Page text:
The fire era of Fairbury came to an end after the Livingston Hotel burned. Marsh blamed Amsbary for the fire, and Amsbary blamed Marsh. Both of the men filed suits against each other for arson, and then for slander. Marsh was indicted, but was found not guilty. The power that the two men held in the town quickly died down, as did the feud between the east and west sides of Fairbury. The town ceased its civil quarrel, and agreed to work with each other instead of against each other. With that, Fairbury was to become just another small town along the Toledo, Peoria, and Western Railroad.
A resident and restaurant owner named Ronald McDonald was in a 26-year legal battle with McDonald's over the name of his restaurant. He ultimately prevailed and continued using his name on his restaurant despite objections by the franchise.
Fairbury is located at .
According to the 2010 census, the city has a total area of 1.80 square miles (4.7 km2), all land.
As of the census of 2000, there were 3,968 people, 1,544 households, and 1,053 families residing in the city. The population density was 3,060.1 people per square mile (1,178.5/km²). There were 1,623 housing units at an average density of 1,251.7 per square mile (482.0/km²). The racial makeup of the city was 96.80% White, 0.40% African American, 0.05% Native American, 0.45% Asian, 1.66% from other races, and 0.63% from two or more races. Hispanic or Latino of any race were 2.60% of the population.
There were 1,544 households out of which 34.3% had children under the age of 18 living with them, 56.5% were married couples living together, 8.4% had a female householder with no husband present, and 31.8% were non-families. 28.2% of all households were made up of individuals and 15.2% had someone living alone who was 65 years of age or older. The average household size was 2.48 and the average family size was 3.05.
In the city the population was spread out with 27.0% under the age of 18, 7.5% from 18 to 24, 25.5% from 25 to 44, 19.0% from 45 to 64, and 21.0% who were 65 years of age or older. The median age was 39 years. For every 100 females there were 90.2 males. For every 100 females age 18 and over, there were 85.2 males.
The median income for a household in the city was $41,298, and the median income for a family was $51,117. Males had a median income of $33,507 versus $24,188 for females. The per capita income for the city was $19,145. About 3.3% of families and 4.9% of the population were below the poverty line, including 3.5% of those under age 18 and 4.3% of those age 65 or over.
The offices of the Prairie Central Consolidated School District are located in Fairbury, as is the district's only high school, Prairie Central High School. High school graduates who attend community college do so at Heartland Community College, either in Pontiac or Normal.
- History of Livingston County, Illinois (Chicago: LeBaron 1878) p. 336.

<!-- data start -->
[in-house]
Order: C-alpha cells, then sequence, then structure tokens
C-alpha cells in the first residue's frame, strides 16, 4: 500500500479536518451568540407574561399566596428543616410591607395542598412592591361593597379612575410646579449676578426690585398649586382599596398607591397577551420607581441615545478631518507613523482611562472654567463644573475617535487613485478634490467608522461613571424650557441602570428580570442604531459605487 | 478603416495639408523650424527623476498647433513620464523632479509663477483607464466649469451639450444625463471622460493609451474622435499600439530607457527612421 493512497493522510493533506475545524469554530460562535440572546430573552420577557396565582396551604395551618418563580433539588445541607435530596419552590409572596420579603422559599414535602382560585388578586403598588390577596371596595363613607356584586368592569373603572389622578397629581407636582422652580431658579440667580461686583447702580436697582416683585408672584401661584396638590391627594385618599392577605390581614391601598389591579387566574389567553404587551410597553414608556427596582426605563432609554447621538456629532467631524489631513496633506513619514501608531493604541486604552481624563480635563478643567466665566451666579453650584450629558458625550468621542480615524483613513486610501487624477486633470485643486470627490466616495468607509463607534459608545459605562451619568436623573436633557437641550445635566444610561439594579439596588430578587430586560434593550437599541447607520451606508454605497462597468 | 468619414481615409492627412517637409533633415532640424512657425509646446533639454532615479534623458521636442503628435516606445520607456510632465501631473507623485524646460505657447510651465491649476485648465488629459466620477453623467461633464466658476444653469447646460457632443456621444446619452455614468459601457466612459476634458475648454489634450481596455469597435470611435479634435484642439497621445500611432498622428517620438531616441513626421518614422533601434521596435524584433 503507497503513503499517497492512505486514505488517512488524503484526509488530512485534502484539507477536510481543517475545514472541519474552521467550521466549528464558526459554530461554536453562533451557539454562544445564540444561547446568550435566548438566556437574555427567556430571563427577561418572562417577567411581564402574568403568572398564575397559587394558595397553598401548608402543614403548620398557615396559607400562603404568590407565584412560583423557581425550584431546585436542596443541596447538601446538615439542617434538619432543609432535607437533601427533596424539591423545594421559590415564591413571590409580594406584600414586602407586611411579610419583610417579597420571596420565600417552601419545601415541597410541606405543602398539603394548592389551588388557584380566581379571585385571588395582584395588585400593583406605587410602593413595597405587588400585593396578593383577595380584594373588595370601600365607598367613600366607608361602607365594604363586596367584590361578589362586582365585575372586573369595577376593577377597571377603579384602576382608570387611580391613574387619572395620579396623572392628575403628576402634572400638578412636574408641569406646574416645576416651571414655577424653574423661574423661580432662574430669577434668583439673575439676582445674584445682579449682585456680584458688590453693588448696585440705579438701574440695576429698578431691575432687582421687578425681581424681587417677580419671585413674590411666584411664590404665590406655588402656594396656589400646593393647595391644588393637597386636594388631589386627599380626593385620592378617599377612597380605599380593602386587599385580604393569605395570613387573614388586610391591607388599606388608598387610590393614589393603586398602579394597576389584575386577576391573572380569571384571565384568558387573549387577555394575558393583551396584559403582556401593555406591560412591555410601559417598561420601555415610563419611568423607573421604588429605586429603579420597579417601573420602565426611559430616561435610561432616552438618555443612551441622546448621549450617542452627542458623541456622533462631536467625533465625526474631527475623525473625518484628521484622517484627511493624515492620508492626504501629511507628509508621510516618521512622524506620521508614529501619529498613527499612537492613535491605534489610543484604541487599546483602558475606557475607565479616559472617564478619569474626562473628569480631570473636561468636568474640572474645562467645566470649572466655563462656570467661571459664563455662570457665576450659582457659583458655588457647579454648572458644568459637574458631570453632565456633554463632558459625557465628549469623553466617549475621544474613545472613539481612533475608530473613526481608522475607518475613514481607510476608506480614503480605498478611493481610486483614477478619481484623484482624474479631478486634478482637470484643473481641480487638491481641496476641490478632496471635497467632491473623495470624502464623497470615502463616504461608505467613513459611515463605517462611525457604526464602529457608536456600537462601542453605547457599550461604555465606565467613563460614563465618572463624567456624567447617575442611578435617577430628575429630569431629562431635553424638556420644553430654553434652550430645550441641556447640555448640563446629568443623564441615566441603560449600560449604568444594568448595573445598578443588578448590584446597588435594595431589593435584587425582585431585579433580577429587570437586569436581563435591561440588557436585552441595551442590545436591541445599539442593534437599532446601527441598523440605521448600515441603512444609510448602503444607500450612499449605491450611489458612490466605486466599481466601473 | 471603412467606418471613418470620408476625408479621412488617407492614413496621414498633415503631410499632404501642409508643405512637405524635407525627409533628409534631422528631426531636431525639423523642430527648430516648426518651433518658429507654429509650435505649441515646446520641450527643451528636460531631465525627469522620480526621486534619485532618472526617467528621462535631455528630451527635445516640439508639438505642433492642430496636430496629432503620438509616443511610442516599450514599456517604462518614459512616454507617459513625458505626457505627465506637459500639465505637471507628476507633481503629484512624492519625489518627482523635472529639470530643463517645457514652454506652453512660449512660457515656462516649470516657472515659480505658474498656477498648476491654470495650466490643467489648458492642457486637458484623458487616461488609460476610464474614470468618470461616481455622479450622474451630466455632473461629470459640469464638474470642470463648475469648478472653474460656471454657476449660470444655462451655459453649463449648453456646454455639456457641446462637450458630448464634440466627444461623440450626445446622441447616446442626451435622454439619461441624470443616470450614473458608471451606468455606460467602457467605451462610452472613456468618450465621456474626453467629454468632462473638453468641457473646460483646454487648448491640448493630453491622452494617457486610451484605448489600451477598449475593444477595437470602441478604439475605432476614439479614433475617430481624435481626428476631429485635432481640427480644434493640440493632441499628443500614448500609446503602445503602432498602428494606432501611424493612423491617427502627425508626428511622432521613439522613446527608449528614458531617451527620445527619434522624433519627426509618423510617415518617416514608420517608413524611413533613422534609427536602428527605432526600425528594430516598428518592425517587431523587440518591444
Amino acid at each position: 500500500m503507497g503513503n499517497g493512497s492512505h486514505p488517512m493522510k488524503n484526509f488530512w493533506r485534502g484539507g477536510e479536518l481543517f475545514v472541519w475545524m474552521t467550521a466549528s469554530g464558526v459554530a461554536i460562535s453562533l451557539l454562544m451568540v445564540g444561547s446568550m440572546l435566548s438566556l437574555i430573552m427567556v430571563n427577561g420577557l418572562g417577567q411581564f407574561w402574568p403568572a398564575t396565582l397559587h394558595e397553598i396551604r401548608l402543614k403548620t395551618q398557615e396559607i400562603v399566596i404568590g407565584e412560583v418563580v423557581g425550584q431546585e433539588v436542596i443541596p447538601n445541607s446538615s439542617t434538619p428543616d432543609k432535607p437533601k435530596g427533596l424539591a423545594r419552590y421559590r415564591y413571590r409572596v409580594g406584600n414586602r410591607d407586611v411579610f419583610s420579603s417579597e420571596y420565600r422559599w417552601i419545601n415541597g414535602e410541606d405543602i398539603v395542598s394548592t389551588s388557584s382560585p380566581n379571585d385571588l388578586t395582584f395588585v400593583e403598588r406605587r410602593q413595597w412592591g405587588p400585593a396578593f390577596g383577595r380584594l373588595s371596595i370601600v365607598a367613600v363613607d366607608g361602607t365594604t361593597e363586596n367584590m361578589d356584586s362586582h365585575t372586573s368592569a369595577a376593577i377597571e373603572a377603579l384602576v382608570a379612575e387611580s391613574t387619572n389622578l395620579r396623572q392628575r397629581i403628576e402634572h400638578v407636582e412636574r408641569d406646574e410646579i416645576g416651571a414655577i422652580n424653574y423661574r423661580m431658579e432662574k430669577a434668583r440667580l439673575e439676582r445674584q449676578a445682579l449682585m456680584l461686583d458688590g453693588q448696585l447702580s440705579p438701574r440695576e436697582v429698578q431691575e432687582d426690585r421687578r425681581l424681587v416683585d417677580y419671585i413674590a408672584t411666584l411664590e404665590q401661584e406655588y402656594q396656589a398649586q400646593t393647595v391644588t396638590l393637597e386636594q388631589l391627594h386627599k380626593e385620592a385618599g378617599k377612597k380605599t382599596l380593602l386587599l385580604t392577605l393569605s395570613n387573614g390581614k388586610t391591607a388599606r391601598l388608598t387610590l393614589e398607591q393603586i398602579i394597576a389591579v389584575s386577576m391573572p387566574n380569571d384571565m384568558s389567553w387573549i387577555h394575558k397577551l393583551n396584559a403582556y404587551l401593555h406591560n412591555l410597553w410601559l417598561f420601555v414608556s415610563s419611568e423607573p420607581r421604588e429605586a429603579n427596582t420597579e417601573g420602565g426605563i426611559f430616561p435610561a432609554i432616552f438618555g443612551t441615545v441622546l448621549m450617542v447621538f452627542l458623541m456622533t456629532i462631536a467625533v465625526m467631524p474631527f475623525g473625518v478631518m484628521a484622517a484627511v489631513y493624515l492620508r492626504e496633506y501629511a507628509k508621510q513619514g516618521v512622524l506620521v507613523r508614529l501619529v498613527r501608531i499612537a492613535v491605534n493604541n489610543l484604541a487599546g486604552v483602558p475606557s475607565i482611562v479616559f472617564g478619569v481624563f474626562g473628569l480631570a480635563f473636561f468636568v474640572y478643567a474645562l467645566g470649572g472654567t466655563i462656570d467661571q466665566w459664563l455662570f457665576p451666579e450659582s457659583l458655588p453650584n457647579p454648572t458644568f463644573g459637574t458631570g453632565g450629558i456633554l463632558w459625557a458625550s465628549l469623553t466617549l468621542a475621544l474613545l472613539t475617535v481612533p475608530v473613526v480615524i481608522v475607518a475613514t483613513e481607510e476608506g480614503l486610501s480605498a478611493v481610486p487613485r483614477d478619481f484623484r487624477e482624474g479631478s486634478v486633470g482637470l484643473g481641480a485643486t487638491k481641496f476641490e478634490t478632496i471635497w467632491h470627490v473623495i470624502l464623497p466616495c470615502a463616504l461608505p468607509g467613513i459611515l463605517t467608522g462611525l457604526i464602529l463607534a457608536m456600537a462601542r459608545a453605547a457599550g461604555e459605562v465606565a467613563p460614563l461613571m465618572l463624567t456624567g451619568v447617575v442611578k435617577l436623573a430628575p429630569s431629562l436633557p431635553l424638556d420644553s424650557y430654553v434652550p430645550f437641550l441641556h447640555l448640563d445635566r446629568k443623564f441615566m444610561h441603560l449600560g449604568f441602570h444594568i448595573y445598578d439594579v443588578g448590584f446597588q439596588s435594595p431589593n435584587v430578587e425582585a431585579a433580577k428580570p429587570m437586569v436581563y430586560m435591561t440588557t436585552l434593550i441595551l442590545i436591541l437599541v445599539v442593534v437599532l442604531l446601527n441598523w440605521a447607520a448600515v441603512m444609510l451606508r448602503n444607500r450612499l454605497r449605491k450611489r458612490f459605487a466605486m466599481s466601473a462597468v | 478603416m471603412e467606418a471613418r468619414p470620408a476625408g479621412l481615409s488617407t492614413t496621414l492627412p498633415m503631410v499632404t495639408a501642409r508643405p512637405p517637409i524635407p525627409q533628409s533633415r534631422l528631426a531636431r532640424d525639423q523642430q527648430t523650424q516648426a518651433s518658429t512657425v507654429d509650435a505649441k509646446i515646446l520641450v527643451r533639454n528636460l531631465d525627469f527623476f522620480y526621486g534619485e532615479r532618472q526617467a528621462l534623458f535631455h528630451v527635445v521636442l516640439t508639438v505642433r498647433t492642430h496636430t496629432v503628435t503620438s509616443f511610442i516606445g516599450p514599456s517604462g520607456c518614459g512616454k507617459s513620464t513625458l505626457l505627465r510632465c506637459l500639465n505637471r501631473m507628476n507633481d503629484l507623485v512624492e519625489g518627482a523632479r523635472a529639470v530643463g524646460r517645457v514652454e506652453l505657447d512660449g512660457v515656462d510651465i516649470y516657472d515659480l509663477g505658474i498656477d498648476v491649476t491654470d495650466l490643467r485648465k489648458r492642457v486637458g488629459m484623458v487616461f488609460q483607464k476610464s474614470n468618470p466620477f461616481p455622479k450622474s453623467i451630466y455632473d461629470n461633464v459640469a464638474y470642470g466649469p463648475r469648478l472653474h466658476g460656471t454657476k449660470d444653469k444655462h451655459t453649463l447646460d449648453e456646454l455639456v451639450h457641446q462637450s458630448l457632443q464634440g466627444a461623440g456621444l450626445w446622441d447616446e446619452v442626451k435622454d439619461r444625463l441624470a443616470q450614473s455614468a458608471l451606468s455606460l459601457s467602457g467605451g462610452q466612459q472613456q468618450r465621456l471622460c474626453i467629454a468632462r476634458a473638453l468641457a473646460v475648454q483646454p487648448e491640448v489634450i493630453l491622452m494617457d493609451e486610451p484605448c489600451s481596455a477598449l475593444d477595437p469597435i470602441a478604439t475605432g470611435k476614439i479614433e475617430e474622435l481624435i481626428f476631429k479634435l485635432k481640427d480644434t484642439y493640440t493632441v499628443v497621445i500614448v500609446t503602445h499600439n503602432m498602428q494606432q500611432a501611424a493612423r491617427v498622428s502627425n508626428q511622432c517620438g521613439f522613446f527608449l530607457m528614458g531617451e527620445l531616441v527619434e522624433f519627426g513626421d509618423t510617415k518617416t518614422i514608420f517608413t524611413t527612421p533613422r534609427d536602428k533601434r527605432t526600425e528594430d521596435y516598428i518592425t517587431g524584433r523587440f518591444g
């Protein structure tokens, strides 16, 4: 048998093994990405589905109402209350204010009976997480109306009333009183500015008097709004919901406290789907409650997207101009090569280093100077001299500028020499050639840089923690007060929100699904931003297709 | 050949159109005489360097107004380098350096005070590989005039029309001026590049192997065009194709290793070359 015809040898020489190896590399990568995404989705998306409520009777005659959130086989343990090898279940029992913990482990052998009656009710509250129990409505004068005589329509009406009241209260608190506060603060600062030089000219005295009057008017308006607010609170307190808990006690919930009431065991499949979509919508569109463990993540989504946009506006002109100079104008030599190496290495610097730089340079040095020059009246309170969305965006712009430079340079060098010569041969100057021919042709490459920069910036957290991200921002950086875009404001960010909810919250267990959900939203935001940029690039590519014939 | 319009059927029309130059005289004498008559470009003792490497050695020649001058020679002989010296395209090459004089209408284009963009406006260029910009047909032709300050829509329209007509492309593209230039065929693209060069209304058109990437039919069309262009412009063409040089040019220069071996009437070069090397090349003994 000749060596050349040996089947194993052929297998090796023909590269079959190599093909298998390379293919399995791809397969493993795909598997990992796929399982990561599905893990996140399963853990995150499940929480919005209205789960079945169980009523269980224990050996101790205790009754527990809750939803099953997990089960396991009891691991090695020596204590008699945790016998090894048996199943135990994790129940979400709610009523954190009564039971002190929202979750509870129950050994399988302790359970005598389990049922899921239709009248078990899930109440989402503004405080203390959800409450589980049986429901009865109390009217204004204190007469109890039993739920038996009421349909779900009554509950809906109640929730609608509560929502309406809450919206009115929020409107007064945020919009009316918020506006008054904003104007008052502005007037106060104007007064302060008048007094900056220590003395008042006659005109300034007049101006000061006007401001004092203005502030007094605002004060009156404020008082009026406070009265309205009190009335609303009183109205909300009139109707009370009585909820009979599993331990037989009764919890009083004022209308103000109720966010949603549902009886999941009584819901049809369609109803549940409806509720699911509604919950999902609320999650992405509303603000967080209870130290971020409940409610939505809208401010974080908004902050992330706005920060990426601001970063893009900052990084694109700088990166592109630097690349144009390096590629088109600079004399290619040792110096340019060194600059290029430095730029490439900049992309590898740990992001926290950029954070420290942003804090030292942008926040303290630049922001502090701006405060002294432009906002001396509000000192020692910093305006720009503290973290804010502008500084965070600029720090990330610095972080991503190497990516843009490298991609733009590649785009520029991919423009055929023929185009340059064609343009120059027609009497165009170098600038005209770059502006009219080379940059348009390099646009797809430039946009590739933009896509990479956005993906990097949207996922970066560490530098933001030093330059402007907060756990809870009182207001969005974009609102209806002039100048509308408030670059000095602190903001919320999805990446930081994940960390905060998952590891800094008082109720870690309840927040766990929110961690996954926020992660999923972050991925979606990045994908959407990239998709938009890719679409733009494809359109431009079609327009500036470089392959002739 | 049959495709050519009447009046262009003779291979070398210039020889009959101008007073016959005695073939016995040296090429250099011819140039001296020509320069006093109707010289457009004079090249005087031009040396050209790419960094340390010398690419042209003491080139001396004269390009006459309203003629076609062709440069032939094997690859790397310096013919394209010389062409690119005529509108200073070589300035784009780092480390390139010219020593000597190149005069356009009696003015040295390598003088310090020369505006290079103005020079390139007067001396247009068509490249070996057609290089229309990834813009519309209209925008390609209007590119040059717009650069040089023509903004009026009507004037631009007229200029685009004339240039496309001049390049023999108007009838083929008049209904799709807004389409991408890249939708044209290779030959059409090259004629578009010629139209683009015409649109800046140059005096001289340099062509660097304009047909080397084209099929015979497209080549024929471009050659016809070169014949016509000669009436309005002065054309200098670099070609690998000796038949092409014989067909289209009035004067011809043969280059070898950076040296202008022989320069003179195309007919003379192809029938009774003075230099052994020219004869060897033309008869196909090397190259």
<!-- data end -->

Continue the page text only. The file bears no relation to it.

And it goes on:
- Standard Atlas of Livingston County Illinois (Chicago: George A. Ogle, 1911) pp 18-19.
- "Seattle Times reports on outcome of McDonald's lawsuit". The Seattle Times. August 16, 1996.
- "US Gazetteer files: 2010, 2000, and 1990". United States Census Bureau. 2011-02-12. Retrieved 2011-04-23.
- "2010 Census U.S. Gazetteer Files for Places – Illinois". United States Census. Retrieved 2012-05-03.
- "American FactFinder". United States Census Bureau. Retrieved 2008-01-31.
||This article includes a list of references, but its sources remain unclear because it has insufficient inline citations. (March 2010)|
- Much of the information about Fairbury found here came from Stuffed Clubs and Antimacassars: Accounts and Tales of Early Fairbury, Illinois (Fairbury, IL: Record Print. Co., 1967) by Alma Lewis James. This book can be checked out from the Dominy Memorial Library in Fairbury, IL. Several parts of the book were also published in the Fairbury Blade on April 3, 1958, and was dubbed The Buckle on the Cornbelt.
- Dale Albee published a number of stories of Fairbury life in The Blade entitled Fairbury Glimpses.
- K.A. Strickland wrote an essay about Fairbury's saloonkeepers for a History 402 class. She provided insight on the daily life of Fairbury's citizens in the 1800s.
- The 60 Years Ago section of The Blade reported on July 26, 2006, that Francis Townsend returned to Fairbury around August 9, 1946.
- John T. Flynn's 1948 book The Roosevelt Myth contains several references to Francis Townsend.
- The 70 Years Ago section of The Blade reported on August 5, 2009, that Francis Townsend returned to Fairbury around August 4, 1939.
- The August 24, 2007 edition of The Pantagraph carried the story about renaming the Fairbury Post Office after Francis Townsend.
- The September 8, 2010 edition of The Blade carried the story of Francis Townsend's death in the 50 years ago section.